Polpo, Soho, London W1 – Aug 2013
Yesterday, the Open Technology Institute, an initiative of the New America Foundation, released the 2013 version of its study, The Cost of Connectivity. Once again, Canada looks really bad in the rankings. And not just bad for 2013, but even worse than in 2012. (I wrote about the 2012 results last November in this post. I’ve uploaded the 2012 report here and the 2013 report here, both in pdf.)
Here’s the setup for the just-published report from this gang of lefties:
“Last year, the New America Foundation’s Open Technology Institute published The Cost of Connectivity, a first-of-its-kind study of the cost of consumer broadband services in 22 cities around the world. The results showed that, in comparison to their international peers, Americans in major cities such as New York, Los Angeles, and Washington, DC are paying higher prices for slower Internet service. While the plans and prices have been updated in the intervening year, the 2013 data shows little progress, reflecting remarkably similar trends to what we observed in 2012 (my emphasis).
The statement in bold is about US cities, but it applies in spades to Canada as well. Let’s keep this short and simple, using one metric: the speed leaders in the 22 cities the researchers have put under scrutiny.The table immediately below (Table 3) is from p.7 of the 2012 report. You’ll notice the Canadian entry, Toronto, ranks 9th out of the 22 locales. Mediocre, as ever. But look a little more closely (sorry about the poor resolution)…
The real standout here is in the right-hand column, where the data caps are listed. Let’s group them:
- No data available: 5 cities
- No caps at all: 12 cities
- Unspecified penalty: 1 city
- Explicit cap: 4 cities
Not only is Toronto in the 4-city caps group, represented by Bell. It also ties for the lowest cap (with Comcast), at 300 gigs for their 175 Mbps service – the cap I get from TekSavvy for my 25 meg service. That makes for a ridiculous burn rate; and the near-absence of caps internationally is another embarrassment for the CRTC. Everyone knows caps serve no practical purpose, except for the price-gouging. Why does the Commission continue to ignore this problem, which it made part of our alleged “network neutrality” framework?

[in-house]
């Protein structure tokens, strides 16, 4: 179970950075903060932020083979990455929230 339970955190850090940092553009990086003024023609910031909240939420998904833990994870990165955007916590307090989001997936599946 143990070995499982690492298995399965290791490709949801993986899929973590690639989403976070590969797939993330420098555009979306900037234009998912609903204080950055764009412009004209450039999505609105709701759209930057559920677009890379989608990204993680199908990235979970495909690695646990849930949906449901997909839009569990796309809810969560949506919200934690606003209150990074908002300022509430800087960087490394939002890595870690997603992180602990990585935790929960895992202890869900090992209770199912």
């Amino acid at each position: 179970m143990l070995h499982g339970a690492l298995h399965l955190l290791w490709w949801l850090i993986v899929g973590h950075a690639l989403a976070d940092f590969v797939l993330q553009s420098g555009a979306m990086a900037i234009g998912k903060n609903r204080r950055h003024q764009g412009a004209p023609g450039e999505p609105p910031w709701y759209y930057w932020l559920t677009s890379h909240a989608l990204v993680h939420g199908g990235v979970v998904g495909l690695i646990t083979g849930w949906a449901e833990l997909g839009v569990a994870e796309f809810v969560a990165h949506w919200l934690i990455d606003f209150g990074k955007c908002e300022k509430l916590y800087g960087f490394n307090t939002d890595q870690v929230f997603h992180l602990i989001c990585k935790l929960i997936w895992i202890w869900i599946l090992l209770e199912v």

But wait, it gets worse. In the next table, below, we have the comparable figures for 2013. These show, first of all, that Toronto has fallen from 9th place to 15th this year…
The authors point out one salient fact about changes from 2012: “Prices and offerings have remained static in a few international cities, but in those cases, we found that there are fewer data caps in 2013 than there were in 2012.” But not in Canada! Here’s the 2013 lineup:
- No data available: 4 cities
- No caps at all: 16 cities (up from 12)
- Throttle: 1 city
- Explicit cap: 3 cities (down from 4)
This time it’s Rogers that wins the international contest for most punitive cap: 500 gigs, with the other two cities way over Rogers at 2.5 TB (Stofa) and 10 TB (Lafayette). Yes, that would be terabytes, in a whole other league.
From the Stop the Cap! website
Note to Chairman Blais: I’ve said it before and I’m going to keep saying it. That was a wonderful launch to the TV proceeding last week. But if the incumbents are allowed to keep punishing their customers using unregulated data caps, those caps will prove the undoing of any new TV policy, especially one founded on the goal of expanded consumer choice – no matter what other safeguards are put in place (I’ll continue to explain this point in part 2 of the series I began last time).